Steven M. Bellovin wrote:
Legal access is a special case -- what is the law (and practice) in any
given country on forced access to keys?  If memory serves, Mike Godwin
-- a lawyer who strongly supports crypto, etc. -- has opined that under
US law, a subpoena for keys would probably be upheld by the courts.  I
believe that British law explicitly mandates key disclosure.  And of
course, there's always rubber hose cryptanalysis in jurisdictions where
that's acceptable.

In the UK Part III of the Regulation of Investigatory Powers Act 2000 - see - includes powers for certain classes of officials to require encrypted materials to be decrypted or to require a key to be provided. There are some safeguards, regarded by some as insufficient.

The powers have not yet been brought into force, but the Government intends to bring them into force in the near future.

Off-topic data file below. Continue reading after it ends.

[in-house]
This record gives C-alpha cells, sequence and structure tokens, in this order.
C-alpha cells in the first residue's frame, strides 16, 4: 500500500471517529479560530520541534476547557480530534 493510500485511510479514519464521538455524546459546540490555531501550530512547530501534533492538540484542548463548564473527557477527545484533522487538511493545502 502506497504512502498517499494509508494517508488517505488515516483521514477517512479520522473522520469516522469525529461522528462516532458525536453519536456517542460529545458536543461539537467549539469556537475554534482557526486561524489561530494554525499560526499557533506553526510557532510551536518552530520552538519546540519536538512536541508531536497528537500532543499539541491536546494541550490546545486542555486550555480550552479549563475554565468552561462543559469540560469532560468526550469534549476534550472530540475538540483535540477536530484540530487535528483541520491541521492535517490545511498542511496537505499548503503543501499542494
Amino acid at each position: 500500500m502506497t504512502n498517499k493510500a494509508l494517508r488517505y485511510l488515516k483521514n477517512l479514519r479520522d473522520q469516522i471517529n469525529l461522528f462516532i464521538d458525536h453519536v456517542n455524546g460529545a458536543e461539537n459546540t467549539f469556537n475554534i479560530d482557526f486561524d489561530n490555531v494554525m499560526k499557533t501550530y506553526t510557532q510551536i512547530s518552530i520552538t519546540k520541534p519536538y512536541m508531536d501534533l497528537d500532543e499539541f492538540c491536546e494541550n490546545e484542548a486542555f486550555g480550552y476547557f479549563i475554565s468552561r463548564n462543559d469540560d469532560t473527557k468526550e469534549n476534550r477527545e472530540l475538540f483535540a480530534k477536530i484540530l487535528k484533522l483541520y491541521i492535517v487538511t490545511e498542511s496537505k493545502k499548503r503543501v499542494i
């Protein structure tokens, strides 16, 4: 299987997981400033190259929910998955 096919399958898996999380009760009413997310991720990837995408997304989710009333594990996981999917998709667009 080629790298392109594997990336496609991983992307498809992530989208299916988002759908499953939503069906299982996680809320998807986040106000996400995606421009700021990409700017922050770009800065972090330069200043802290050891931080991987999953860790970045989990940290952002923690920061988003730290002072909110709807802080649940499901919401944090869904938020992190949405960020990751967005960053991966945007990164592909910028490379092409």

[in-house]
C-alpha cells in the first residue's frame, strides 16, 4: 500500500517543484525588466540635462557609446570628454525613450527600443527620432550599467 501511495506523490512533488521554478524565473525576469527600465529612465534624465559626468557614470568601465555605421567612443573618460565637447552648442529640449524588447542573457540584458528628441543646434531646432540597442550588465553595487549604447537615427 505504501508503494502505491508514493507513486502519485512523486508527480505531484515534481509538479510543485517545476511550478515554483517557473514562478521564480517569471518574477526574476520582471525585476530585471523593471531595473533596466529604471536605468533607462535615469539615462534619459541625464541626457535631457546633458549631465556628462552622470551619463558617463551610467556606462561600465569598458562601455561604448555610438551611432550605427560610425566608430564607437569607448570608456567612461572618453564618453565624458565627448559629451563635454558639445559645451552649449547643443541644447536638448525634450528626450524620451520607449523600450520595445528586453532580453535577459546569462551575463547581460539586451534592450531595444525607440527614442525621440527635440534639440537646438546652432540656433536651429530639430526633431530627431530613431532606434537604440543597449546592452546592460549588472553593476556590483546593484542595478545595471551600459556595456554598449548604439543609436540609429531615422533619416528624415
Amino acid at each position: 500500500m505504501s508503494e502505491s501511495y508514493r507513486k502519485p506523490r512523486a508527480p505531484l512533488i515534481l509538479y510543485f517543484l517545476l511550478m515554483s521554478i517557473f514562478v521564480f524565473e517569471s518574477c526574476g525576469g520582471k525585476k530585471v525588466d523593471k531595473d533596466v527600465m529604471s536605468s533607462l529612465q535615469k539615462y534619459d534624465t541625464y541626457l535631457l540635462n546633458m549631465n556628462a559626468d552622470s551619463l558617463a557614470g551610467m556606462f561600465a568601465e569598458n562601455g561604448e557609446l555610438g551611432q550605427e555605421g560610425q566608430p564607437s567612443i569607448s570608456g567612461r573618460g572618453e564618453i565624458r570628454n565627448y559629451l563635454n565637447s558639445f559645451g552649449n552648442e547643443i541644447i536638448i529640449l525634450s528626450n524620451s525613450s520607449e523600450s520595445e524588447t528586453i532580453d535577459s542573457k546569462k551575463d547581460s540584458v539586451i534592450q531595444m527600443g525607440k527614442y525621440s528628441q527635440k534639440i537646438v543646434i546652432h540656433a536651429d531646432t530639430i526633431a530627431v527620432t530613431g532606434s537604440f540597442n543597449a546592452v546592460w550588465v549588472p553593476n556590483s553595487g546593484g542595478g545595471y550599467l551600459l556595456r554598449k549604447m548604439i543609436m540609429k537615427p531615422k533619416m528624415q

The powers are of course wholly ineffectual where perfect forward secrecy obtains, are of limited value in relation to ephemeral encrypted communications where keys are (or may plausibly be claimed to be) changed frequently or lost, but may be of some real value in relation to encrypted storage media where key preservation, with or without key recovery mechanisms, will obviously be important to most users.

Nicholas Bohm
Salkyns, Great Canfield, Takeley,
Bishop's Stortford CM22 6SX, UK

Phone  01279 870285    (+44 1279 870285)
Mobile  07715 419728    (+44 7715 419728)

PGP public key ID: 0x899DD7FF.  Fingerprint:
5248 1320 B42E 84FC 1E8B  A9E6 0912 AE66 899D D7FF

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